Most first-time visitors to Budapest will have the Central Market Hall on Vámház krt. on their sightseeing list, and so they should. Opened in 1897, the building uses coloured ceramics from the famous Zsolnay factory. Inside, the huge hall is brimming with all manner of foods Hungarian, from paprika and dried meats to breads, biscuits and, of course, pickles. Upstairs hosts a number of gift stalls as well as a few places to grab a quick bite. It also makes a great place (if you can find a gap) to look down on the people and produce below. The hall regularly hosts events, celebrating festivals and world cuisines as well as crafts, which make it worth popping into even if you have been before.
The Central Market Hall is, however, just one of many market halls in the city. It may also be the largest but there are many others with much to recommend them. Take Lehel Ter market, that brightly-coloured yellow, red and blue construction on Vaci Ut (Note that Ut – this isn’t the touristy Vaci utca shopping street closer to the river.) Just beyond the WestEnd Citycenter shopping mall by Nyugati railway station, the market has a much more ‘local’ feel. Equally colourful inside, you can again climb the stairs or take one of the lifts to look down on the stalls, watch the people buy, talk and just sit passing time on the circular benches, wonder at the range of produce on offer or admire the architecture. On our visit, I think my favourite stall would have to be the one selling jars of pickled vegetables arranged to look like animals. The goat in the teddy-bear shaped bottle and the fluffy dogs in jars.
Further out from the centre and well off the beaten tourist track, a short ride on the blue metro line to Újpest központ brings you close to Szent István Ter in the Fourth District, and the Újpesti Piac és Vásárcsarnok. Set in a building described optimistically by one blog as “architecturally down-to-earth”, this is a real market for locals, with a wide range of enticing stalls inside, several more stalls and small shops of interest outside and a friendly atmosphere.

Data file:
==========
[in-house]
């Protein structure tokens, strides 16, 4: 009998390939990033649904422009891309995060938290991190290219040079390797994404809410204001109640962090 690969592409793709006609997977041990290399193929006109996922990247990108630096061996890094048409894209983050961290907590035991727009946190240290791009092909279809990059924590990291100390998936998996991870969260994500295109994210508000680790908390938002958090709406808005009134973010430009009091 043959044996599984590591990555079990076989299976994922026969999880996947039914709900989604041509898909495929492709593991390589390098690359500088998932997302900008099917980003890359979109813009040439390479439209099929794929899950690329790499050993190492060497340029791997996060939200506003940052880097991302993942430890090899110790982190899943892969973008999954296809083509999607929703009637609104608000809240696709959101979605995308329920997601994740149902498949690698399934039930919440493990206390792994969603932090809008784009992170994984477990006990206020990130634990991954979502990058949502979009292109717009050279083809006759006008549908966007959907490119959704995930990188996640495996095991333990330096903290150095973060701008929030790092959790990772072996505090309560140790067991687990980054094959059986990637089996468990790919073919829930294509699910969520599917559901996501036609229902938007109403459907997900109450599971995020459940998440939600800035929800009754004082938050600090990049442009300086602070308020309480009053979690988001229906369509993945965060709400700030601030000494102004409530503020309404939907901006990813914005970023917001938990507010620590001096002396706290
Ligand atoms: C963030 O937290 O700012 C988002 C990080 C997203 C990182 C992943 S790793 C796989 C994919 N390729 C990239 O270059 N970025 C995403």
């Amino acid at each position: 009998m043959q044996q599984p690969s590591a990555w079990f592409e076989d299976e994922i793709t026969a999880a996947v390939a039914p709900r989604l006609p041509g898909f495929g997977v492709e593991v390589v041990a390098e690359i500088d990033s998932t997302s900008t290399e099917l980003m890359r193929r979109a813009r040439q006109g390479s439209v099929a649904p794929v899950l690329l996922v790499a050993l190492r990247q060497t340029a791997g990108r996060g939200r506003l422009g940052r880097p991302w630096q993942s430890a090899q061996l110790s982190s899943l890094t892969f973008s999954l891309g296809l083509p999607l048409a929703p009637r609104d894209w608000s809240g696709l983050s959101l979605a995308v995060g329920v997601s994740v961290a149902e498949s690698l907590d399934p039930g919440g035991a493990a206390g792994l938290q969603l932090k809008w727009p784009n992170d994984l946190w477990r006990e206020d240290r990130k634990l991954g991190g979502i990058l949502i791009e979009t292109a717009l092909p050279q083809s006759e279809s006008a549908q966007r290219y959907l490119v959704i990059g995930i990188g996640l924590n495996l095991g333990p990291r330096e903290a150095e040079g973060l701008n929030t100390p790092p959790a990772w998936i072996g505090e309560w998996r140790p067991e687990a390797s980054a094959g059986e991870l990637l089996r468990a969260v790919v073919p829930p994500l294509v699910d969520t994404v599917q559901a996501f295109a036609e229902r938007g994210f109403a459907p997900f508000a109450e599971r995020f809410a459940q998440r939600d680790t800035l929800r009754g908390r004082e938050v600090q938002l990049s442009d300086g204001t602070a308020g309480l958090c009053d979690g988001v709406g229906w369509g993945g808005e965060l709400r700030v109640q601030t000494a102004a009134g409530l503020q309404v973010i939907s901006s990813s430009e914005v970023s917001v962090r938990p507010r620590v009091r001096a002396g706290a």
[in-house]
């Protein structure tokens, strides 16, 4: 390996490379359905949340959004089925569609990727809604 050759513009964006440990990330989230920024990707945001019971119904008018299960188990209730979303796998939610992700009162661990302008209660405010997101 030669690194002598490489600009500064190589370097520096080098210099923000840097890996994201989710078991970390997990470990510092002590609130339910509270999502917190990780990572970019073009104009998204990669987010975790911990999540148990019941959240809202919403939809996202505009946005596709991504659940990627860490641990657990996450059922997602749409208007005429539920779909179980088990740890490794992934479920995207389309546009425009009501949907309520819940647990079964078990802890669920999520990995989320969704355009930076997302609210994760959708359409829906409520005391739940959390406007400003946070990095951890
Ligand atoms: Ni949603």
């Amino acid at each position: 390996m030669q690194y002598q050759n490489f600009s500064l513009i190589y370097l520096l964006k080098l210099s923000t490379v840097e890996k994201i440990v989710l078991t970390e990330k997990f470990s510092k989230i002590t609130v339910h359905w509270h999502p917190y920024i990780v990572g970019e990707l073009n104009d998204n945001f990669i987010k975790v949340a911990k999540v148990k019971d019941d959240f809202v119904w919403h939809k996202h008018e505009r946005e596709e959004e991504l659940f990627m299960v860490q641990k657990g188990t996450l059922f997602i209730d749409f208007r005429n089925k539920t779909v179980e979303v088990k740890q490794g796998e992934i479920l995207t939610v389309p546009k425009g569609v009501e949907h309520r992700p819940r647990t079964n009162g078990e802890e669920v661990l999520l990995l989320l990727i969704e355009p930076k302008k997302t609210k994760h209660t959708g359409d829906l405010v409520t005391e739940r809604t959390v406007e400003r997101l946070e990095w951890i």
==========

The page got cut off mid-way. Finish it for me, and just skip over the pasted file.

Worth a mention for being on the same street as our apartment, the Hunyadi téri piac (Hunyadi tér market) is a low-key affair considering its location. Not the grandest but interesting nonetheless.
Interesting for another reason and not really quite a market, the Klauzál téri piac (Klauzál tér market) is a favourite for us. The market building now houses a slightly incongruous Spar supermarket and a selection of fleamarket type stalls selling a variety of small miscellanea. Need a red, yellow and blue glass duck? An old medal? An old pair of binoculars? Then this is the place for you!
Also not a food market, the Petőfi Csarnok, a cultural centre in the middle of the Városliget (city) park, houses a large, bustling fleamarket on Sundays. Well worth a visit if you are in town, with a wide mix of clothes, bric a brac, furniture, glass, camera batteries, paperweights, war medals, mop heads….
And that makes 6 markets. There are others – several others – plus, it should be mentioned, the Sunday artisan food/farmers markets that have become popular in recent years in places like the Millenáris and Szimpla Kert ruin pub.